The reality of decision fatigue in our modern life

Is your brain exhausted from making too many trivial decisions? You might be preventing yourself from making the right calls when it counts.

Will it be toast for breakfast or cereal? A decaf or a double-shot? Should you wear a dress or jeans, and should you take a jacket?

If you feel like you’re already exhausted before you’ve even left the house, there’s a good reason for that; you’re probably suffering from decision fatigue, a psychological phenomenon where a person’s productivity eventually becomes compromised after becoming drained from the endless decision-making that comes with modern life – estimated to be up to 35,000 a day.

It’s a way of functioning that cannot be sustained, says Dr Sheena Iyengar, a professor at Columbia University and author of The Art of Choosing.

“Humans have limited energy and capacity to process all the options we come into contact with on a daily basis so when those options balloon past a certain threshold, our minds short-circuit and we either make poor decisions or sometimes feel too overwhelmed to even make a choice at all.”

Many of the world’s great leaders and business minds are onto it, actively working to reduce the number of trivial decisions they have to make each day in order to free up valuable brainpower to dedicate on more important issues.

It’s the reason we only ever saw Apple’s late Steve Jobs in black turtlenecks, and that we only ever see Facebook’s Mark Zuckerberg in grey t-shirts.

Science shows they’re on the right path since the first two hours after we wake up in the morning are our most productive (conversely, that 3pm slump where you brain checks out is also backed up by science).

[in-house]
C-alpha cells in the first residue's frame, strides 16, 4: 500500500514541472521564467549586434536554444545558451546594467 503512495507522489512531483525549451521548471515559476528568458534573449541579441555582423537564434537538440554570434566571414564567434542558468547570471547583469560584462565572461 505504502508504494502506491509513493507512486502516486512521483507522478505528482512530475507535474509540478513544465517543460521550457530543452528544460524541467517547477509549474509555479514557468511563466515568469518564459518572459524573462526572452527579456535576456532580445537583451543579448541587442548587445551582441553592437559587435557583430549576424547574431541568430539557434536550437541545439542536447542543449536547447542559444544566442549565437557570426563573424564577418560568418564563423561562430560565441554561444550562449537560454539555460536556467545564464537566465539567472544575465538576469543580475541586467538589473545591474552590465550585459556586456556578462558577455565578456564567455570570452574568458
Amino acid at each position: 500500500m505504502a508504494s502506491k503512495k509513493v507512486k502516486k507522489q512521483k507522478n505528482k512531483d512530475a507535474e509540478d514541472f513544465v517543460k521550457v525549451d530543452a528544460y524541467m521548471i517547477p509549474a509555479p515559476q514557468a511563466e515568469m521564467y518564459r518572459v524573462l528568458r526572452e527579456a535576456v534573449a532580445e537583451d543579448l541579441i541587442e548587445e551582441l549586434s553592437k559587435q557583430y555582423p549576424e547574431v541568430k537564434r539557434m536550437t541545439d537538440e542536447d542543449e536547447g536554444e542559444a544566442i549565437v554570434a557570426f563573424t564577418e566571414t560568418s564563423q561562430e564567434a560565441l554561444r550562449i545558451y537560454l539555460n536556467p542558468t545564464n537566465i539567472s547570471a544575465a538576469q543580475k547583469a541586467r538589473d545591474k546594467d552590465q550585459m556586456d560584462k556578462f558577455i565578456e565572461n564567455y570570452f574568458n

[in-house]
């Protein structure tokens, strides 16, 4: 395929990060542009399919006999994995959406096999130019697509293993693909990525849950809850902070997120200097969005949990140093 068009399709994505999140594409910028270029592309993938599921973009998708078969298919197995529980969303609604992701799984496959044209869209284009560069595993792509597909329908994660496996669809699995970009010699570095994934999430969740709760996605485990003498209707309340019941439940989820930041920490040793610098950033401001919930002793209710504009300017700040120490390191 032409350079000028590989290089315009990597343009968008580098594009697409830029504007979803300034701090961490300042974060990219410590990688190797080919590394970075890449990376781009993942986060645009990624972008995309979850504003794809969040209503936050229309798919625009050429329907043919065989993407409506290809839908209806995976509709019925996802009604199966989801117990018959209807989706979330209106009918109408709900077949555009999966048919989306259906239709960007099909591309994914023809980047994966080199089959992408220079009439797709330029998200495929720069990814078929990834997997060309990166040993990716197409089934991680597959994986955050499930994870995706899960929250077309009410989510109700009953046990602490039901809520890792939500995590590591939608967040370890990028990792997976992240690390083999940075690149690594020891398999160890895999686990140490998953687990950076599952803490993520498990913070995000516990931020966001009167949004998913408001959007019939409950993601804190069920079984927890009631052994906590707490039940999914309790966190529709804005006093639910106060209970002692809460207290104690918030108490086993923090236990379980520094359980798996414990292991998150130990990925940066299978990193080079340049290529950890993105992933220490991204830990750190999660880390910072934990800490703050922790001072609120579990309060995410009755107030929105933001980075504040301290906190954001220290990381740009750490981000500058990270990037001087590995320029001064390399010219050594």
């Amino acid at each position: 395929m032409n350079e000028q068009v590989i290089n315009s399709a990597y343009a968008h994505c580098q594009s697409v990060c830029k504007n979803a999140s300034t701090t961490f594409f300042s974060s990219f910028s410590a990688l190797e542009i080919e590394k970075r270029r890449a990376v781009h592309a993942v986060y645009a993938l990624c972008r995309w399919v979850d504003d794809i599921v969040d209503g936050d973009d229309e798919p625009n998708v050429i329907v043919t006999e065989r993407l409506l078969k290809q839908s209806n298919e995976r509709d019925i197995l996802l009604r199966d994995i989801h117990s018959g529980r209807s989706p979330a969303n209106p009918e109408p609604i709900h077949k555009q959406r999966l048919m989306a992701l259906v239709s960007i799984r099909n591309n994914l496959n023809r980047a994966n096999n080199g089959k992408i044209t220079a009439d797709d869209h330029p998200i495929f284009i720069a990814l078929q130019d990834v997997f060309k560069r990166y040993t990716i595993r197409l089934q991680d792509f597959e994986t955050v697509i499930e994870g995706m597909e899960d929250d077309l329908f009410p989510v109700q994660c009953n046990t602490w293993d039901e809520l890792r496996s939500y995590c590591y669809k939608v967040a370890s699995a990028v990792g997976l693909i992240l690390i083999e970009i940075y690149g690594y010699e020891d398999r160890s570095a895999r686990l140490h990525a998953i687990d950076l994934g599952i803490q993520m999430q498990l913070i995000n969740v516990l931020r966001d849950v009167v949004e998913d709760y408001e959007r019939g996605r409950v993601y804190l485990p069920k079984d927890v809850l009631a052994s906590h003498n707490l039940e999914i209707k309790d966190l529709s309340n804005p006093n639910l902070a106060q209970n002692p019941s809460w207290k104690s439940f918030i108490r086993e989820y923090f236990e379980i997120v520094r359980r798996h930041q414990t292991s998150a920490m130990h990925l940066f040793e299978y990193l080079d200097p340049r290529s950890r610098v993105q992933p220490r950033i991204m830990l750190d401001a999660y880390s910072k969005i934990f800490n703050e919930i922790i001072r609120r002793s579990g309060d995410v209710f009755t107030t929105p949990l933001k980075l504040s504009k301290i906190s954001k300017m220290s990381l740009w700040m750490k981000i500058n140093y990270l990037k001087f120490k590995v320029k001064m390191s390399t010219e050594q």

Overcoming fatigue

Professor Iyengar recommends mastering what she calls the ‘3Cs’.

“The first thing you should do is reduce the number of simple choices you have to make before you categorise the remaining ones,” she says.

“The last C refers to concretise – making the consequences of your choices as vivid as possible so you have a better understanding of potential repercussions.”

To help yourself further, you can also:

  • Organise the more trivial aspects of your life such as what you’re going to wear or eat for your meals the night before. If laying out your clothes and writing a detailed to-do list helps free up valuable brainpower in the morning, then do it.
  • If you’re in the habit of writing a to-do list, only ever put the top three important items on the list otherwise you risk overwhelming yourself and reducing your decision-making capabilities.
  • Use your diary to lock in every appointment from dinners with friends to daily exercises (studies show committing to this means you’re less likely to deliberate and more likely to follow through).

If you’ve got young children at home, get ahead of the lunchbox game with these make ahead meal ideas for kids – or better yet, develop a meal plan the whole family will love.

Written by Dilvin Yasa